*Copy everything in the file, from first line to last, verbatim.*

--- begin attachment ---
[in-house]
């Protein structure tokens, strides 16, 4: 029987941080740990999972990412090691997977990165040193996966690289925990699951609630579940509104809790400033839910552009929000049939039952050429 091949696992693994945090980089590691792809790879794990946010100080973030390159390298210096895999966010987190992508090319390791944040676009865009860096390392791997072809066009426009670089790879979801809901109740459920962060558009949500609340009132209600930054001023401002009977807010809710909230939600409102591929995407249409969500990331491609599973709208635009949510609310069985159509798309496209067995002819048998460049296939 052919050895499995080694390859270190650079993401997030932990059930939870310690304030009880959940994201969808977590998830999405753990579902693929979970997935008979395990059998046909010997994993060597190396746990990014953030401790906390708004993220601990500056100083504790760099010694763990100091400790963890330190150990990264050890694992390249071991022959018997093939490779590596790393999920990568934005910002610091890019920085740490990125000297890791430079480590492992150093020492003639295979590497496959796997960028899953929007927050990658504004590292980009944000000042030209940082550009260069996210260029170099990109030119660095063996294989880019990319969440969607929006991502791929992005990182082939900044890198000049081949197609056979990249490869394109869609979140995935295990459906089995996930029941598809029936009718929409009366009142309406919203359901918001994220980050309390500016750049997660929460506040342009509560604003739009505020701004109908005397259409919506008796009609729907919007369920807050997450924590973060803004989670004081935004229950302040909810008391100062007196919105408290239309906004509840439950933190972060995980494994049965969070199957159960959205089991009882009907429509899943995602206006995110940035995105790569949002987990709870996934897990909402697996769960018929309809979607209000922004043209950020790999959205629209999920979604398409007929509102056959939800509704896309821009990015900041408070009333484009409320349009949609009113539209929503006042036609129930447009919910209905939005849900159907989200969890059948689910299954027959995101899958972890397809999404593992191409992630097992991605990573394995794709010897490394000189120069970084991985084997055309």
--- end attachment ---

[in-house]
């Protein structure tokens, strides 16, 4: 029987941080740990999972990412090691997977990165040193996966690289925990699951609630579940509104809790400033839910552009929000049939039952050429 091949696992693994945090980089590691792809790879794990946010100080973030390159390298210096895999966010987190992508090319390791944040676009865009860096390392791997072809066009426009670089790879979801809901109740459920962060558009949500609340009132209600930054001023401002009977807010809710909230939600409102591929995407249409969500990331491609599973709208635009949510609310069985159509798309496209067995002819048998460049296939 052919050895499995080694390859270190650079993401997030932990059930939870310690304030009880959940994201969808977590998830999405753990579902693929979970997935008979395990059998046909010997994993060597190396746990990014953030401790906390708004993220601990500056100083504790760099010694763990100091400790963890330190150990990264050890694992390249071991022959018997093939490779590596790393999920990568934005910002610091890019920085740490990125000297890791430079480590492992150093020492003639295979590497496959796997960028899953929007927050990658504004590292980009944000000042030209940082550009260069996210260029170099990109030119660095063996294989880019990319969440969607929006991502791929992005990182082939900044890198000049081949197609056979990249490869394109869609979140995935295990459906089995996930029941598809029936009718929409009366009142309406919203359901918001994220980050309390500016750049997660929460506040342009509560604003739009505020701004109908005397259409919506008796009609729907919007369920807050997450924590973060803004989670004081935004229950302040909810008391100062007196919105408290239309906004509840439950933190972060995980494994049965969070199957159960959205089991009882009907429509899943995602206006995110940035995105790569949002987990709870996934897990909402697996769960018929309809979607209000922004043209950020790999959205629209999920979604398409007929509102056959939800509704896309821009990015900041408070009333484009409320349009949609009113539209929503006042036609129930447009919910209905939005849900159907989200969890059948689910299954027959995101899958972890397809999404593992191409992630097992991605990573394995794709010897490394000189120069970084991985084997055309």